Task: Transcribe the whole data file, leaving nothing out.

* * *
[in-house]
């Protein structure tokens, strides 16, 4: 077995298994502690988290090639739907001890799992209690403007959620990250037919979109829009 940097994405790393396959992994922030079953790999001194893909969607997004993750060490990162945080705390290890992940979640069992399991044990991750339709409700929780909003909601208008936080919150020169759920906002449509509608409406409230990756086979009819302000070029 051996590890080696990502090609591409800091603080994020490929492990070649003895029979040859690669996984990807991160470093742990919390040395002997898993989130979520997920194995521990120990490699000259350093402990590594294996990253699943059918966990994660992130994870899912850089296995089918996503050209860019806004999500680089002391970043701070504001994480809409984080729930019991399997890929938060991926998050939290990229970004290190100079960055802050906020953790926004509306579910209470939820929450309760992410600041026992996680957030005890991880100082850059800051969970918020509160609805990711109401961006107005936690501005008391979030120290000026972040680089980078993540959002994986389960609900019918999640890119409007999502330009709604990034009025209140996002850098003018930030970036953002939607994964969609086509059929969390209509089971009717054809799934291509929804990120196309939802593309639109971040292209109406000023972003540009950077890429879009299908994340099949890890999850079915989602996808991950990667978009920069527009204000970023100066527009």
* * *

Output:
[in-house]
């Protein structure tokens, strides 16, 4: 077995298994502690988290090639739907001890799992209690403007959620990250037919979109829009 940097994405790393396959992994922030079953790999001194893909969607997004993750060490990162945080705390290890992940979640069992399991044990991750339709409700929780909003909601208008936080919150020169759920906002449509509608409406409230990756086979009819302000070029 051996590890080696990502090609591409800091603080994020490929492990070649003895029979040859690669996984990807991160470093742990919390040395002997898993989130979520997920194995521990120990490699000259350093402990590594294996990253699943059918966990994660992130994870899912850089296995089918996503050209860019806004999500680089002391970043701070504001994480809409984080729930019991399997890929938060991926998050939290990229970004290190100079960055802050906020953790926004509306579910209470939820929450309760992410600041026992996680957030005890991880100082850059800051969970918020509160609805990711109401961006107005936690501005008391979030120290000026972040680089980078993540959002994986389960609900019918999640890119409007999502330009709604990034009025209140996002850098003018930030970036953002939607994964969609086509059929969390209509089971009717054809799934291509929804990120196309939802593309639109971040292209109406000023972003540009950077890429879009299908994340099949890890999850079915989602996808991950990667978009920069527009204000970023100066527009």